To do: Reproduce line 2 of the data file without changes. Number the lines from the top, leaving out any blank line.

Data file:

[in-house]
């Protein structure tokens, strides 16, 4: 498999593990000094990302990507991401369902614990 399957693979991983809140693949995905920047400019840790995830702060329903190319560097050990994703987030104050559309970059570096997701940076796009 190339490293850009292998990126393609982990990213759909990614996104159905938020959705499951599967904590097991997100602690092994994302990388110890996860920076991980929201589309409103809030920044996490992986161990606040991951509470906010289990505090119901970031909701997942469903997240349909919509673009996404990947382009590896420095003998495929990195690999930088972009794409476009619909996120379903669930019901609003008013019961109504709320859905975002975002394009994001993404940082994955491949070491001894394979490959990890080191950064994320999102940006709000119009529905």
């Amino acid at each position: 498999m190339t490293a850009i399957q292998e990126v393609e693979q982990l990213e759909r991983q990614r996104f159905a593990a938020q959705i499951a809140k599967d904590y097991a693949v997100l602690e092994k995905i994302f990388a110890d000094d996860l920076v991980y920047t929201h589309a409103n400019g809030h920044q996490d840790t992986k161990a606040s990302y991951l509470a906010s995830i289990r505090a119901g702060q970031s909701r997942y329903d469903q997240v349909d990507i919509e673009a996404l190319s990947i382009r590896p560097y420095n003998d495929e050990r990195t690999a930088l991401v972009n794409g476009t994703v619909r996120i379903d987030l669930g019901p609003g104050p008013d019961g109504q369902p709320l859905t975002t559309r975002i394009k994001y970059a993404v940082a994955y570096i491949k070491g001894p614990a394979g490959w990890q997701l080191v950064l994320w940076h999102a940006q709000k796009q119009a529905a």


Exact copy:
């Protein structure tokens, strides 16, 4: 498999593990000094990302990507991401369902614990 399957693979991983809140693949995905920047400019840790995830702060329903190319560097050990994703987030104050559309970059570096997701940076796009 190339490293850009292998990126393609982990990213759909990614996104159905938020959705499951599967904590097991997100602690092994994302990388110890996860920076991980929201589309409103809030920044996490992986161990606040991951509470906010289990505090119901970031909701997942469903997240349909919509673009996404990947382009590896420095003998495929990195690999930088972009794409476009619909996120379903669930019901609003008013019961109504709320859905975002975002394009994001993404940082994955491949070491001894394979490959990890080191950064994320999102940006709000119009529905």